So yeah, from a story perspective, Majora's Mask impresses me, and for that I tip my hat to Eiji Aonuma and his team. However, at the same I have to wag my finger at them, since the game has a lot of mechanics and design choices that drive me up the wall. Some of them I've gotten use to over the years, like using the Deku, Goron, and Zora masks to access certain points or a stealth section later on in the game. But there's one part of the game that I've never gotten use and I sincerely doubt I ever will. It's the part of the game that is key to the entire game, and without it, Majora's Mask wouldn't be the same.
I am of course referring to the three day cycle and the manipulation of time.
You guys are making that face again.
At this point, I'm sure a lot of you are skipping to the comments and telling me that I'm wrong while listing all the things that I can do to make it easier, and to you I say: yes, I know. Yes, I know that you can play the Song of Time backwards to slow down time, or play the Song of Double Time to speed things up. Yes, I know that there's a bank to store my Rupees so I don't lose them when I go back to the first day. Yes I know it's really easy to get bombs and arrows on the first day, and that I keep all my key items. Yes I know the Bomber's Notebook keeps a rough schedule of where important NPCs are and what time of day they go about their lives. I get all of that: but you know what? That still doesn't excuse the fact that this mechanic is limiting and goes against the spirit of what the Zelda series is all about.
Let me tell you what I mean; since it's early days on the NES, The Legend of Zelda series biggest gaming hook has always been the idea of exploring a wide world, with some games (like Wind Waker for instance) suceeding at this better than others. At first, Majora's Mask is one of those games that looks like it's going to suceed. And as I said earlier, interacting with the various denizens of Clock Town and exploring Termina is great in and of itself...at first. Before long however, it felt like the game didn't want me to explore the world, instead making it painfully obvious that in order to get far, I'd have to do the various sidequests to get far and obtain new masks. This quickly became a problem when I realized that many of the side quests were timed and that if you missed even one part of it, the entire side quest had to be started from the beginning, meaning going back to the first day and replaying major portions of it again.
Before long, my various playhtroughs went from "oh boy, I can't wait to explore Termina" to "okay this character shows up here at 7 AM, so if I use the Goron Mask's roll ability I should get there with a few minutes to spare", and to me, that's not what Zelda games are all about. When I play a Zelda game, I want to explore the world: play a few mini-games, find treasure, ride around an open field (or sail around in the case of Wind Waker), maybe even attack some Cuccos to see how long I can survive before they kill me (spoiler alert: not very long); in other words, goofing around while the villian does a bad thing. Majora's Mask lets you do stuff like that, but the game isn't designed to be played like, which I know that for a lot of people is fine, but for me it feels like the game is rushing me, and I don't like it when that happens. It doesn't help either that the game can be pretty cryptic at times with what you can do and where you have to go, so unless you know what you're doing or have a walkthrough handy, it's very easy to get lost playing. All of this culminated in various playthroughs where I would fall in love with the game's world, story, music (oh that music), and characters in the beginning of the game before going through a few dungeons, attempting to complete a few sidequests, trying to complete those sidequests AGAIN because I missed an event or did something wrong, before throwing my hands up and thinking "screw this, I'm playing Wind Waker again".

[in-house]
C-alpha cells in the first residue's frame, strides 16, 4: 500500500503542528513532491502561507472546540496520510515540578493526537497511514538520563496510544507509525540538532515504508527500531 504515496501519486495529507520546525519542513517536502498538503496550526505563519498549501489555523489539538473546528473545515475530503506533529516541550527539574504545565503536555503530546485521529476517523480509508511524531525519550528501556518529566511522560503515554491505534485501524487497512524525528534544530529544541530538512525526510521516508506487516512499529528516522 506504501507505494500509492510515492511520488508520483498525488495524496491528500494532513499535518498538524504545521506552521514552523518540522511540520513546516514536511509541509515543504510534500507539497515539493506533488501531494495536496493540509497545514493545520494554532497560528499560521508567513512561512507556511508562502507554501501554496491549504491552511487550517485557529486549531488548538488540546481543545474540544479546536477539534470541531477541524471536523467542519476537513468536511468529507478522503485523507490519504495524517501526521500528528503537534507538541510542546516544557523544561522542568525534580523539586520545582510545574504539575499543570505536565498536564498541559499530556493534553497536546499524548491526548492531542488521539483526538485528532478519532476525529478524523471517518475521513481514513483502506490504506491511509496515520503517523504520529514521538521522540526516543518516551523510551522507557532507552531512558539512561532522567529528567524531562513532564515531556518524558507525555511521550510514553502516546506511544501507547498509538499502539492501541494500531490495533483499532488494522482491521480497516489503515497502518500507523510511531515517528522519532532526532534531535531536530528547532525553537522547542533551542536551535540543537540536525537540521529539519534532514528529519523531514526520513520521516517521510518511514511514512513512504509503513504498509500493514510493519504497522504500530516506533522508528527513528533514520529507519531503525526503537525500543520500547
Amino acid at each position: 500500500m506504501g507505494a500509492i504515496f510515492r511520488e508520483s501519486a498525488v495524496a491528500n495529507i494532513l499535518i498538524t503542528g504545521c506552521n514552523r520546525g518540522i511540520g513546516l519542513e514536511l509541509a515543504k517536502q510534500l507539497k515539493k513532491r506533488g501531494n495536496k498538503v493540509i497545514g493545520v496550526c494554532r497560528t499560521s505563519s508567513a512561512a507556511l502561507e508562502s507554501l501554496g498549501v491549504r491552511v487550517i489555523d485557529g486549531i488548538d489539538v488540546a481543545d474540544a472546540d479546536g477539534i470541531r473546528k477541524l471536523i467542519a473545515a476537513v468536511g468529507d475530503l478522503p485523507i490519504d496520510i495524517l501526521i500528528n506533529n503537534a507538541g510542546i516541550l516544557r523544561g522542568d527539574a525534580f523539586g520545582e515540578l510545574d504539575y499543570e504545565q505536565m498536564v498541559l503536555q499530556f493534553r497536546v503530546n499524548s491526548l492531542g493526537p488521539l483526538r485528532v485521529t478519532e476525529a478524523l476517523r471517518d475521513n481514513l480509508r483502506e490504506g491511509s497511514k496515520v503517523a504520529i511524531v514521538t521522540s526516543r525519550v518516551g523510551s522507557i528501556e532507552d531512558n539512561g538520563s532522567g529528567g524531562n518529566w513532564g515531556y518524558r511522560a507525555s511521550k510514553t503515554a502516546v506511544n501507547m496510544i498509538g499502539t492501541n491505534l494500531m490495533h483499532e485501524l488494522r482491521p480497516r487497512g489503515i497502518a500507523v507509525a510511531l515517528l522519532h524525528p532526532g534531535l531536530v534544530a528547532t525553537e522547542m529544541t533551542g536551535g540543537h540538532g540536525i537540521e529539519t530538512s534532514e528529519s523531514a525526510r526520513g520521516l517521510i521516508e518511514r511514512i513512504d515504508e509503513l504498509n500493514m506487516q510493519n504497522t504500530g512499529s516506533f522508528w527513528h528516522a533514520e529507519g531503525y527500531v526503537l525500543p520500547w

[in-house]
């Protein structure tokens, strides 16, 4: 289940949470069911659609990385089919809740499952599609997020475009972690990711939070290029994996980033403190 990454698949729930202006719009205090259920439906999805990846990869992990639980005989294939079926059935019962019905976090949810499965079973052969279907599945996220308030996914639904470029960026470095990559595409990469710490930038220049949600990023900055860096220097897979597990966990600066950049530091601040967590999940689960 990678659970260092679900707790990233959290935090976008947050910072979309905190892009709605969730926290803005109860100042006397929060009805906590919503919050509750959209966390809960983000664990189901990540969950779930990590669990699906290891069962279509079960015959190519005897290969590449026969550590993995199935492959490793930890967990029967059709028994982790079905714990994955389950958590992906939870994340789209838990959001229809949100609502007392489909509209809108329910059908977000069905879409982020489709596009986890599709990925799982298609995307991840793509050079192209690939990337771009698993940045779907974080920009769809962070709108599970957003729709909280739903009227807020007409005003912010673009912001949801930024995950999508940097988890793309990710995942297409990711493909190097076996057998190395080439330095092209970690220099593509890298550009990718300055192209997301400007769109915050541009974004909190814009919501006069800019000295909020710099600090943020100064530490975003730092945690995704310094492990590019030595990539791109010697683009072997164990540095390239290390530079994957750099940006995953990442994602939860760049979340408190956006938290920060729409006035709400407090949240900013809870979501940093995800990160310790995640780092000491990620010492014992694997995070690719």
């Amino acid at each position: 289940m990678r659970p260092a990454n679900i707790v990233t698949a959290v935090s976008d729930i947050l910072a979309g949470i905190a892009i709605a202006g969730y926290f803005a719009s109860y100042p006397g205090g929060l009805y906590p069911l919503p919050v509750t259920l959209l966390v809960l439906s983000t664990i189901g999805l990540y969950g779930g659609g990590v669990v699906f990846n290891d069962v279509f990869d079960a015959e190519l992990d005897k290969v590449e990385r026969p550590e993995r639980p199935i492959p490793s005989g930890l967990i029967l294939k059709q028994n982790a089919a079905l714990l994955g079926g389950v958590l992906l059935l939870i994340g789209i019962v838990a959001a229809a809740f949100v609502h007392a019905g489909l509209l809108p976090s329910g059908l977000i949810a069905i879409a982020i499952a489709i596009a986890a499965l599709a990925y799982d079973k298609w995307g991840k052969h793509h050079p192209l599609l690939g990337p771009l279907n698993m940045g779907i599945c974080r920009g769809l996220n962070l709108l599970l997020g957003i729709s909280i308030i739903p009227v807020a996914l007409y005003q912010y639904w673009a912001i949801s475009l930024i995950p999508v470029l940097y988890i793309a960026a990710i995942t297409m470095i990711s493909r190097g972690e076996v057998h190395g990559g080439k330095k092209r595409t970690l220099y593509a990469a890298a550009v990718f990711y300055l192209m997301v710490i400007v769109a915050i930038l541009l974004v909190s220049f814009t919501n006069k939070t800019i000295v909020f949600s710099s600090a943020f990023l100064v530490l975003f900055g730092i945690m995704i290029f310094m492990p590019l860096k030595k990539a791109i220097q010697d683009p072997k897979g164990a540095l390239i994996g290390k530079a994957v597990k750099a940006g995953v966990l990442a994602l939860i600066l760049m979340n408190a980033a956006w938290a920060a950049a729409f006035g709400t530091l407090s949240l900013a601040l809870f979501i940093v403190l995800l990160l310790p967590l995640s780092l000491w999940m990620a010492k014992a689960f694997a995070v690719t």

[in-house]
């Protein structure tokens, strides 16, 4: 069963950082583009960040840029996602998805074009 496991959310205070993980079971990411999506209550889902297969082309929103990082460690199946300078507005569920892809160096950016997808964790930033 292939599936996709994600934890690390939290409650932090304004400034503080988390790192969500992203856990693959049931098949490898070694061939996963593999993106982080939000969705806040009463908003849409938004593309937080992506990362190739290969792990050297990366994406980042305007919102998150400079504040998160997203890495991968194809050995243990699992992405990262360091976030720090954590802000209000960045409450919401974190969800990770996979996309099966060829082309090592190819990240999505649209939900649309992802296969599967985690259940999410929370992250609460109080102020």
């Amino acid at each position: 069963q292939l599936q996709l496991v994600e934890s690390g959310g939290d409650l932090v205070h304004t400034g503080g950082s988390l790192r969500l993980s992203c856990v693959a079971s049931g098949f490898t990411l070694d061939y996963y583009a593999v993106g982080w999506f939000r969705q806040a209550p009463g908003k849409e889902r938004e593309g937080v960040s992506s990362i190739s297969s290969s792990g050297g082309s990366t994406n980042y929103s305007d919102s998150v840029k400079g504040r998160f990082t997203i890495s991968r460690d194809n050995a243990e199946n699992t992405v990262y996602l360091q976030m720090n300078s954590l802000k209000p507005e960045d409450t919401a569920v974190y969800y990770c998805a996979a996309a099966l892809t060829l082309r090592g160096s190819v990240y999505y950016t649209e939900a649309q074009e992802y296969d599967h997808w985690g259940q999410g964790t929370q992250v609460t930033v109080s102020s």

The one thing that stayed consistent with my various attempts to beat Majora's Mask was how creepy the moon is. Because having pleasent dreams is overrated anyway.
And honestly, that's the what frustrates me the most about Majora's Mask. I WANT to love this game, and put it in my top ten games of all time, since there are elements that I absolutely adore. But much like Charlie Brown and the infamous football, just when I'm confident that the game is really good, Majora's Mask pulls it away at the last minute. And that's more frustrating to me than playing a truly terrible game like Sonic '06 as a terrible game I can justify me not liking it because it's just poorly made. Games like Majora's Mask on the other hand make me genuinely question if it's the game that's flawed or if I'm doing something wrong, and let me tell you; that's not a good felling to have.
I know a lot of you are going to read this and disagree wth me or even be mad at me. And I don't blame you for feeling that way; after all, I just dedicated a c-blog talking about how much I don't like what was an important game for a lot of you, and I did it a few days before a highly anticpated remake of said game is set to release. But know that I didn't write this in anger or spite, or to prove a point, but rather out of dissapointment. I get why a lot of you like Majora's Mask and sing it's praises, and I imagine that in some alternate reality I'm having a blast with it aboard my yacht. But as it stands now, I just can't find myself getting into as much as the rest of you, and I'm starting to wonder if I ever will, even with the remake coming out this week.
I guess you could say I've met with a terrible fate, haven't I?